Knowledge Bank > Business planning > Taxation of benefits in kind
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01: Introduction

Fringe benefits are often used as ways to provide employees and company owners directors with tax efficient ways of receiving remuneration. Some fringe benefits are worthwhile in that they are more lightly taxed than their equivalent value in salary, while some are relatively heavily taxed and should generally be avoided.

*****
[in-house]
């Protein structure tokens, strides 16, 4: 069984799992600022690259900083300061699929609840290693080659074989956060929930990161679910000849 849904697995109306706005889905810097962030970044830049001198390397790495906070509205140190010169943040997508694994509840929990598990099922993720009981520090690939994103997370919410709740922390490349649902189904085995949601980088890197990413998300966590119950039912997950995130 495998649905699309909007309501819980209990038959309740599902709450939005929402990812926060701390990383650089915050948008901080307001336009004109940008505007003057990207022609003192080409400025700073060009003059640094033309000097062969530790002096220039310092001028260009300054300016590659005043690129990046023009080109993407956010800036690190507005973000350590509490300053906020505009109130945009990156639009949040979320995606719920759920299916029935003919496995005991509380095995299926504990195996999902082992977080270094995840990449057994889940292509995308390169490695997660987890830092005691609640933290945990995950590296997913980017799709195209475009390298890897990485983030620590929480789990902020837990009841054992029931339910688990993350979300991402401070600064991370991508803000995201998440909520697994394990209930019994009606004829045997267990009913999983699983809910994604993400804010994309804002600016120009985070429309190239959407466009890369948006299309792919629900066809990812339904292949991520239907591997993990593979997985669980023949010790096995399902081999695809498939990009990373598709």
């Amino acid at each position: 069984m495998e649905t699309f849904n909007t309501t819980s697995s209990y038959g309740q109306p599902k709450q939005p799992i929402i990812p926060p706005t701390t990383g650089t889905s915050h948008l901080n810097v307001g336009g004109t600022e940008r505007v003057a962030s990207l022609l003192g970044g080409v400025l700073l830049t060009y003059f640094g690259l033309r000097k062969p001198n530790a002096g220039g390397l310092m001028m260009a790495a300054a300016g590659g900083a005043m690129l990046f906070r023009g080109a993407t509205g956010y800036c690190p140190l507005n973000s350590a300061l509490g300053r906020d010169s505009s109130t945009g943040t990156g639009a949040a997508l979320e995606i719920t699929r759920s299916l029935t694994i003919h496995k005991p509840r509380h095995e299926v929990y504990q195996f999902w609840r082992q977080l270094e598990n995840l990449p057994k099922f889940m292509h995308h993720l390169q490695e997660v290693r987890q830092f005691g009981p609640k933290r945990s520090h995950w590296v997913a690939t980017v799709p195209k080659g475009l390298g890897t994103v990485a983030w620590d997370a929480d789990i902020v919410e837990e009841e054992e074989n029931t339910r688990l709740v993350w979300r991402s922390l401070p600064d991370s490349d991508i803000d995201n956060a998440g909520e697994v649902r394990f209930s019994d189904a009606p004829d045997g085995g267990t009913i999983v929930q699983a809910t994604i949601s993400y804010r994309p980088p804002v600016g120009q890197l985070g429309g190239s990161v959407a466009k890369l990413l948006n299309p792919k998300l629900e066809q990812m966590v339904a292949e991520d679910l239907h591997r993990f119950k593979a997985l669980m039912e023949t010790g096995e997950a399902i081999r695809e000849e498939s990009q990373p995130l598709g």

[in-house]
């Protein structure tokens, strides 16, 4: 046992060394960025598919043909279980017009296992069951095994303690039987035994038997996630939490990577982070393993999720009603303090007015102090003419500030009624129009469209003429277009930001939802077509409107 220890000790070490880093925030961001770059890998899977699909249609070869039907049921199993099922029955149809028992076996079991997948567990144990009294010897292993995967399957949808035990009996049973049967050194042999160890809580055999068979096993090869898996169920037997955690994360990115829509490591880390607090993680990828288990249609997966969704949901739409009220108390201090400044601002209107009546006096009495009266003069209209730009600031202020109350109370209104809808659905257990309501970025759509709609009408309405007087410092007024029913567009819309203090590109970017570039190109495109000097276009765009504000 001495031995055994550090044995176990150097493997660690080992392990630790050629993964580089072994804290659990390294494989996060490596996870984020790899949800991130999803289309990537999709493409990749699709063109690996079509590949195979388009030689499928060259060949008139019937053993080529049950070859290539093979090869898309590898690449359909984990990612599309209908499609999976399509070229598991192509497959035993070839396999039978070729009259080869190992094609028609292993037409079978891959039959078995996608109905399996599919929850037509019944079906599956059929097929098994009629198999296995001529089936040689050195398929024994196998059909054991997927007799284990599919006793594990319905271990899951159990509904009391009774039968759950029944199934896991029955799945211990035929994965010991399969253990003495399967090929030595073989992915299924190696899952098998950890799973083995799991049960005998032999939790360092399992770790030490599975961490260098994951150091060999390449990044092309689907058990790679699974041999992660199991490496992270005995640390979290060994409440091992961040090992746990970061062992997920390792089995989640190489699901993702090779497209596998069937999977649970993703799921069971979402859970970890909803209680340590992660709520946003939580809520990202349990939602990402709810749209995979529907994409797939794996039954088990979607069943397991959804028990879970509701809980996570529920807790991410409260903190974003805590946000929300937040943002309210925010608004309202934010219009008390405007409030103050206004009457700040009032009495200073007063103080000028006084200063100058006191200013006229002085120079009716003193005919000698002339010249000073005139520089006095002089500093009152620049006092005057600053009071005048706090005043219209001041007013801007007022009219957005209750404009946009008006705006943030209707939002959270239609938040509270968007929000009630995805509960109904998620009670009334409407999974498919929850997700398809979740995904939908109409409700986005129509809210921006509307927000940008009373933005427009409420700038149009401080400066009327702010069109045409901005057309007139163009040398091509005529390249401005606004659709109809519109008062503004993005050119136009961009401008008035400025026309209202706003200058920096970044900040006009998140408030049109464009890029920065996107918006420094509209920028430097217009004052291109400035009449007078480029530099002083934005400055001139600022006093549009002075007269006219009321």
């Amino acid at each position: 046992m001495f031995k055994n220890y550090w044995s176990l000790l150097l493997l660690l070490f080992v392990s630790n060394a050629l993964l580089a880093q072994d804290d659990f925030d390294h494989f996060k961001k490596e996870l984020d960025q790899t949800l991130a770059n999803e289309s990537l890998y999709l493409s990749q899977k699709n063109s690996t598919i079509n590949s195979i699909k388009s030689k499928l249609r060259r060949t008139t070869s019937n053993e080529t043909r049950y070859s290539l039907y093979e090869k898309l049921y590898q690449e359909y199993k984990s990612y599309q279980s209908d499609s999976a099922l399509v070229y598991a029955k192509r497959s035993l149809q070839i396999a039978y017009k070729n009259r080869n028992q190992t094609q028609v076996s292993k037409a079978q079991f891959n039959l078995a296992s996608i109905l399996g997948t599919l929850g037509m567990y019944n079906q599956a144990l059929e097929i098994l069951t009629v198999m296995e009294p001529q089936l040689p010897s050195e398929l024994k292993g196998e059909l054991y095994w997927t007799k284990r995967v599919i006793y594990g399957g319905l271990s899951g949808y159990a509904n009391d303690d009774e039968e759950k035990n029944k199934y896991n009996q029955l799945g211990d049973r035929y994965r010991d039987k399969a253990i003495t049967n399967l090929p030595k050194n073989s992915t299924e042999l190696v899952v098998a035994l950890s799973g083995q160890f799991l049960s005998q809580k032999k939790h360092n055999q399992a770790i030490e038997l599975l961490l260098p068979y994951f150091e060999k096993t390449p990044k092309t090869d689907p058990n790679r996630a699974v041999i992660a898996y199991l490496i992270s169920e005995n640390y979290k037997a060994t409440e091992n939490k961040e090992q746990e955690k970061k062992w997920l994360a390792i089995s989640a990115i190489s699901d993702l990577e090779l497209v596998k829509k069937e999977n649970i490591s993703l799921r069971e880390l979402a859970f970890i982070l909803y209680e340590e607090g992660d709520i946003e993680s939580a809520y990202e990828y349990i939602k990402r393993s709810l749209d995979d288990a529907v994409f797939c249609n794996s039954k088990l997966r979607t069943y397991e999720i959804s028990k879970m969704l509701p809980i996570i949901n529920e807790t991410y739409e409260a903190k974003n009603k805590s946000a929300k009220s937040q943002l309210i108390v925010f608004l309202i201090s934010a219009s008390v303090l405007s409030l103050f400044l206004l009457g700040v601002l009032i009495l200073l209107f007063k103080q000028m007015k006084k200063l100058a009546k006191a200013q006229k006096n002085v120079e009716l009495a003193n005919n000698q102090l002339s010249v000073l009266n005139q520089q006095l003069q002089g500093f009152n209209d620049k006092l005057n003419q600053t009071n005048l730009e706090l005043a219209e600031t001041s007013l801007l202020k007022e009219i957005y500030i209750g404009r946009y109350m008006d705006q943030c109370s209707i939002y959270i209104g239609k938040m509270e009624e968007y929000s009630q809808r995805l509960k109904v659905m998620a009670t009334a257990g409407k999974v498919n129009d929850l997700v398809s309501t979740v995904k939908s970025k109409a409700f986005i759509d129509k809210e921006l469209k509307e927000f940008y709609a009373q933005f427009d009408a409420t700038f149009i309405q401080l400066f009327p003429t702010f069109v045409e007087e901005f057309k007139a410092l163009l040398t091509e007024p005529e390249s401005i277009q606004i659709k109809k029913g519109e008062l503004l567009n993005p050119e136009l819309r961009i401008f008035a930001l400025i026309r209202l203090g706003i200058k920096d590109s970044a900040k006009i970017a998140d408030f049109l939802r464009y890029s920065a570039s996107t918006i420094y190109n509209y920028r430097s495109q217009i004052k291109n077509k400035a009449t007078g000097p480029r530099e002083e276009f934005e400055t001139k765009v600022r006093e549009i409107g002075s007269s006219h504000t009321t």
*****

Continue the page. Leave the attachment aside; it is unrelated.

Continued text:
The rules taxing fringe benefits or perks have changed over the years. As a result, some perks that were tax efficient in the past are no longer attractive, while others have become worth investigating. No doubt there will be changes in the future, so it is always important to check the up to date position.

Many fringe benefits are subject to tax and therefore also employers’ class 1A national insurance contributions (NICs) at the rate of 13.8%. There are no employee NICs on benefits in kind and defined benefit scheme contracting out rebates do not apply to class 1A NICs.Last Updated 

Tax rules are subject to change. The FCA does not regulate tax advice.